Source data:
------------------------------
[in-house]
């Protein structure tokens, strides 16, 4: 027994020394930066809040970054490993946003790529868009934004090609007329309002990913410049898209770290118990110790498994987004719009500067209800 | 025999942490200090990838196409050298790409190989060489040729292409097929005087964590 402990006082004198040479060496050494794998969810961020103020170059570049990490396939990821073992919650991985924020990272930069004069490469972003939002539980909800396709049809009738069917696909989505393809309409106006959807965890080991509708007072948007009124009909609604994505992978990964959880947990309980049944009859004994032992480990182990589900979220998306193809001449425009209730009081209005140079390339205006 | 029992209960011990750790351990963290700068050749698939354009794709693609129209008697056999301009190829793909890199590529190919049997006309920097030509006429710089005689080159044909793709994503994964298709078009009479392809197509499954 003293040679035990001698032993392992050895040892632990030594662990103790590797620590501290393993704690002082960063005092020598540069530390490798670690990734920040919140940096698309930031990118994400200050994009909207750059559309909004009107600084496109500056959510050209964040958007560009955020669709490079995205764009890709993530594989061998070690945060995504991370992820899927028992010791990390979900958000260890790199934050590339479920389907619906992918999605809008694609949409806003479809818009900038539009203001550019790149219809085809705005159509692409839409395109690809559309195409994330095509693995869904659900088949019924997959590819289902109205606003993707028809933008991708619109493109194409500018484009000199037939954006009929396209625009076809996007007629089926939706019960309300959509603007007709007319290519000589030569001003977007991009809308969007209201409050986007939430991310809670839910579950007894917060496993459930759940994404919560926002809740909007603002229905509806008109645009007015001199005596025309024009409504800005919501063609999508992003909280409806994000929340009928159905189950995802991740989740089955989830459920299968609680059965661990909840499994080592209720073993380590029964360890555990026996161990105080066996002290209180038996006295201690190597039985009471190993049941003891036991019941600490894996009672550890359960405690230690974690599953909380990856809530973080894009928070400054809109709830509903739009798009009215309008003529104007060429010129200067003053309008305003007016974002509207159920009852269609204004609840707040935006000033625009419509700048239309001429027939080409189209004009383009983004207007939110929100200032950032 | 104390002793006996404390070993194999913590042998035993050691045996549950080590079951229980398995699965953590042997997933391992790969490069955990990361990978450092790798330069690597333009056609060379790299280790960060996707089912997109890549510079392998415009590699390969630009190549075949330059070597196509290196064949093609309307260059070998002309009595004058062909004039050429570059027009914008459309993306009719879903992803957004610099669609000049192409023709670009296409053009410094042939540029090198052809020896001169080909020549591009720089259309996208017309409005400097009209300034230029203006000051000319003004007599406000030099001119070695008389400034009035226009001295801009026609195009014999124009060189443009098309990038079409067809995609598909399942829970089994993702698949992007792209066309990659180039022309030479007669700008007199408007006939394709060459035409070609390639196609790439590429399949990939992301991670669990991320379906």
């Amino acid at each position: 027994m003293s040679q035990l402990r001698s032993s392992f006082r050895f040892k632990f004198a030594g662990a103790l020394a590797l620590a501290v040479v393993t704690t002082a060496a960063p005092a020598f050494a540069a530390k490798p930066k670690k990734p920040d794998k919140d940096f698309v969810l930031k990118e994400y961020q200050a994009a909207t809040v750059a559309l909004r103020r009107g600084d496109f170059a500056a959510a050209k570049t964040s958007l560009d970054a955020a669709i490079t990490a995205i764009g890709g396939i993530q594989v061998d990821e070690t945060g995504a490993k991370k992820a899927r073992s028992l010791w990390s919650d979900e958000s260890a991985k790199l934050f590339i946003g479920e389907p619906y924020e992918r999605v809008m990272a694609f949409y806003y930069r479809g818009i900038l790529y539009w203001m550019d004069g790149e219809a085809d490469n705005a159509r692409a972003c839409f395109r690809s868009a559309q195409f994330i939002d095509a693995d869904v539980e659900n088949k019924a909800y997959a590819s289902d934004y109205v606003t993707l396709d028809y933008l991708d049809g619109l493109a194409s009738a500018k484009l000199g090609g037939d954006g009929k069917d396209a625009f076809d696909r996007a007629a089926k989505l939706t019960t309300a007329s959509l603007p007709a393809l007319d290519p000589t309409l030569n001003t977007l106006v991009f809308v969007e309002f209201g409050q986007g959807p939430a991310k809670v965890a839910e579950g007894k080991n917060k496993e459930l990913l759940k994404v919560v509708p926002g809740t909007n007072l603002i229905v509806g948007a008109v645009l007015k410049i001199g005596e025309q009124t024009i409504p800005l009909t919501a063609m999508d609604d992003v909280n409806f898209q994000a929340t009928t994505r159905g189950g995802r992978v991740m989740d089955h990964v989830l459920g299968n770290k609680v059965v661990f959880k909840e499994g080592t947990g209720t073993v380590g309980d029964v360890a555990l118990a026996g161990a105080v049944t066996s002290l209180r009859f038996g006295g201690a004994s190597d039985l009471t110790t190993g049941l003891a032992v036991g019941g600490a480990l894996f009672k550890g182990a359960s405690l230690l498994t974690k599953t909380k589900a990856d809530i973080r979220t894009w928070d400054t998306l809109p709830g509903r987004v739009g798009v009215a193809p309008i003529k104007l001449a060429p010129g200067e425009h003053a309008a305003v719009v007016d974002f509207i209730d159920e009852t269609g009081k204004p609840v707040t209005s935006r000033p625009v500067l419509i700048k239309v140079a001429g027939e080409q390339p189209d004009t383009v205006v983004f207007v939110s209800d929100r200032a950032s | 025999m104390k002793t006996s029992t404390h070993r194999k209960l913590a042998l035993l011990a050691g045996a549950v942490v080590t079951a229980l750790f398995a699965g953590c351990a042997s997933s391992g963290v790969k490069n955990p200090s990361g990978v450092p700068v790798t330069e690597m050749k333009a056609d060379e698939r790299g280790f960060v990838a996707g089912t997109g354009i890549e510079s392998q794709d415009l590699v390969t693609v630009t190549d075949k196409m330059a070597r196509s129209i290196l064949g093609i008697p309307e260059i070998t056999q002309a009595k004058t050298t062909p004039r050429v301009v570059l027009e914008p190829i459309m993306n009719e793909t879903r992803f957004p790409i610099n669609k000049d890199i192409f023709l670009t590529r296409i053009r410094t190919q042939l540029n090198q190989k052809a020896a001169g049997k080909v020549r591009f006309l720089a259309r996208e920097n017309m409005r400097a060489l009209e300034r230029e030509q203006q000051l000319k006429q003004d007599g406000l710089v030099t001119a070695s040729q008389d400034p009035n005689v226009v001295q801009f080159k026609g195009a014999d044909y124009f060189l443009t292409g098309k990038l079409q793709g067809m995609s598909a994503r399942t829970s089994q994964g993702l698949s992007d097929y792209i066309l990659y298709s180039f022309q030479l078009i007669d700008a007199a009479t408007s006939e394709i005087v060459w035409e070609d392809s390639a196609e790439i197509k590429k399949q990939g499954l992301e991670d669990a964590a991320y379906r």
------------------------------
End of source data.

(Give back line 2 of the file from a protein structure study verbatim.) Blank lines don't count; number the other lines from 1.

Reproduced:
């Protein structure tokens, strides 16, 4: 027994020394930066809040970054490993946003790529868009934004090609007329309002990913410049898209770290118990110790498994987004719009500067209800 | 025999942490200090990838196409050298790409190989060489040729292409097929005087964590 402990006082004198040479060496050494794998969810961020103020170059570049990490396939990821073992919650991985924020990272930069004069490469972003939002539980909800396709049809009738069917696909989505393809309409106006959807965890080991509708007072948007009124009909609604994505992978990964959880947990309980049944009859004994032992480990182990589900979220998306193809001449425009209730009081209005140079390339205006 | 029992209960011990750790351990963290700068050749698939354009794709693609129209008697056999301009190829793909890199590529190919049997006309920097030509006429710089005689080159044909793709994503994964298709078009009479392809197509499954 003293040679035990001698032993392992050895040892632990030594662990103790590797620590501290393993704690002082960063005092020598540069530390490798670690990734920040919140940096698309930031990118994400200050994009909207750059559309909004009107600084496109500056959510050209964040958007560009955020669709490079995205764009890709993530594989061998070690945060995504991370992820899927028992010791990390979900958000260890790199934050590339479920389907619906992918999605809008694609949409806003479809818009900038539009203001550019790149219809085809705005159509692409839409395109690809559309195409994330095509693995869904659900088949019924997959590819289902109205606003993707028809933008991708619109493109194409500018484009000199037939954006009929396209625009076809996007007629089926939706019960309300959509603007007709007319290519000589030569001003977007991009809308969007209201409050986007939430991310809670839910579950007894917060496993459930759940994404919560926002809740909007603002229905509806008109645009007015001199005596025309024009409504800005919501063609999508992003909280409806994000929340009928159905189950995802991740989740089955989830459920299968609680059965661990909840499994080592209720073993380590029964360890555990026996161990105080066996002290209180038996006295201690190597039985009471190993049941003891036991019941600490894996009672550890359960405690230690974690599953909380990856809530973080894009928070400054809109709830509903739009798009009215309008003529104007060429010129200067003053309008305003007016974002509207159920009852269609204004609840707040935006000033625009419509700048239309001429027939080409189209004009383009983004207007939110929100200032950032 | 104390002793006996404390070993194999913590042998035993050691045996549950080590079951229980398995699965953590042997997933391992790969490069955990990361990978450092790798330069690597333009056609060379790299280790960060996707089912997109890549510079392998415009590699390969630009190549075949330059070597196509290196064949093609309307260059070998002309009595004058062909004039050429570059027009914008459309993306009719879903992803957004610099669609000049192409023709670009296409053009410094042939540029090198052809020896001169080909020549591009720089259309996208017309409005400097009209300034230029203006000051000319003004007599406000030099001119070695008389400034009035226009001295801009026609195009014999124009060189443009098309990038079409067809995609598909399942829970089994993702698949992007792209066309990659180039022309030479007669700008007199408007006939394709060459035409070609390639196609790439590429399949990939992301991670669990991320379906």